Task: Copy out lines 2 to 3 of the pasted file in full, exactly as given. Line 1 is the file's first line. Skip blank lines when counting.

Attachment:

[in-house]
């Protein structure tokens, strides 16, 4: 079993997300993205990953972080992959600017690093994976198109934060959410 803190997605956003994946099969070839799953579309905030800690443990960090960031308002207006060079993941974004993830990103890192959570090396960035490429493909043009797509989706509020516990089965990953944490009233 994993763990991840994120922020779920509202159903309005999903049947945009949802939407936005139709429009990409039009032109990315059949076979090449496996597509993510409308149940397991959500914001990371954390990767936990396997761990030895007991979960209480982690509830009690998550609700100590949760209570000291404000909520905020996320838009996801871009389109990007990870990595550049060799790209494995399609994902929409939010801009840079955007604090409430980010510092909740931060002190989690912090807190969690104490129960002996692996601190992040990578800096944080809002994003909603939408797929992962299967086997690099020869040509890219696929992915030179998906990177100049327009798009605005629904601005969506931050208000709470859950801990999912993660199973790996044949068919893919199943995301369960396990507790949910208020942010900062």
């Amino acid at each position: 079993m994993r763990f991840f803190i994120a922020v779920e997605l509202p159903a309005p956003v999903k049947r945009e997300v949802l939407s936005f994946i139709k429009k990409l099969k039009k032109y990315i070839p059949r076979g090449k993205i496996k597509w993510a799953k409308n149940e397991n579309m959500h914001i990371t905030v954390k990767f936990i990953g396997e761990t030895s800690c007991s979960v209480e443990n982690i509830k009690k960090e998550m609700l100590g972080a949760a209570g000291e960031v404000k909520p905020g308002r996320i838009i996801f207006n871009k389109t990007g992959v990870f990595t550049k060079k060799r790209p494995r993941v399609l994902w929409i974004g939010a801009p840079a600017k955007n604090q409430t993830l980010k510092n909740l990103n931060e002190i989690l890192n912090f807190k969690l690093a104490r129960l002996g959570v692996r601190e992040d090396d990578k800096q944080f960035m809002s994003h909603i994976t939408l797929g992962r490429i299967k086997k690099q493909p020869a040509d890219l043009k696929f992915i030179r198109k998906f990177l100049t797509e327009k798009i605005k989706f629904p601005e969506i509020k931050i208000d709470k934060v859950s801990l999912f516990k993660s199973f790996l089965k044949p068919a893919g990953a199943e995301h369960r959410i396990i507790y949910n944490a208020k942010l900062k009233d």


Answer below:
């Protein structure tokens, strides 16, 4: 079993997300993205990953972080992959600017690093994976198109934060959410 803190997605956003994946099969070839799953579309905030800690443990960090960031308002207006060079993941974004993830990103890192959570090396960035490429493909043009797509989706509020516990089965990953944490009233 994993763990991840994120922020779920509202159903309005999903049947945009949802939407936005139709429009990409039009032109990315059949076979090449496996597509993510409308149940397991959500914001990371954390990767936990396997761990030895007991979960209480982690509830009690998550609700100590949760209570000291404000909520905020996320838009996801871009389109990007990870990595550049060799790209494995399609994902929409939010801009840079955007604090409430980010510092909740931060002190989690912090807190969690104490129960002996692996601190992040990578800096944080809002994003909603939408797929992962299967086997690099020869040509890219696929992915030179998906990177100049327009798009605005629904601005969506931050208000709470859950801990999912993660199973790996044949068919893919199943995301369960396990507790949910208020942010900062």
């Amino acid at each position: 079993m994993r763990f991840f803190i994120a922020v779920e997605l509202p159903a309005p956003v999903k049947r945009e997300v949802l939407s936005f994946i139709k429009k990409l099969k039009k032109y990315i070839p059949r076979g090449k993205i496996k597509w993510a799953k409308n149940e397991n579309m959500h914001i990371t905030v954390k990767f936990i990953g396997e761990t030895s800690c007991s979960v209480e443990n982690i509830k009690k960090e998550m609700l100590g972080a949760a209570g000291e960031v404000k909520p905020g308002r996320i838009i996801f207006n871009k389109t990007g992959v990870f990595t550049k060079k060799r790209p494995r993941v399609l994902w929409i974004g939010a801009p840079a600017k955007n604090q409430t993830l980010k510092n909740l990103n931060e002190i989690l890192n912090f807190k969690l690093a104490r129960l002996g959570v692996r601190e992040d090396d990578k800096q944080f960035m809002s994003h909603i994976t939408l797929g992962r490429i299967k086997k690099q493909p020869a040509d890219l043009k696929f992915i030179r198109k998906f990177l100049t797509e327009k798009i605005k989706f629904p601005e969506i509020k931050i208000d709470k934060v859950s801990l999912f516990k993660s199973f790996l089965k044949p068919a893919g990953a199943e995301h369960r959410i396990i507790y949910n944490a208020k942010l900062k009233d």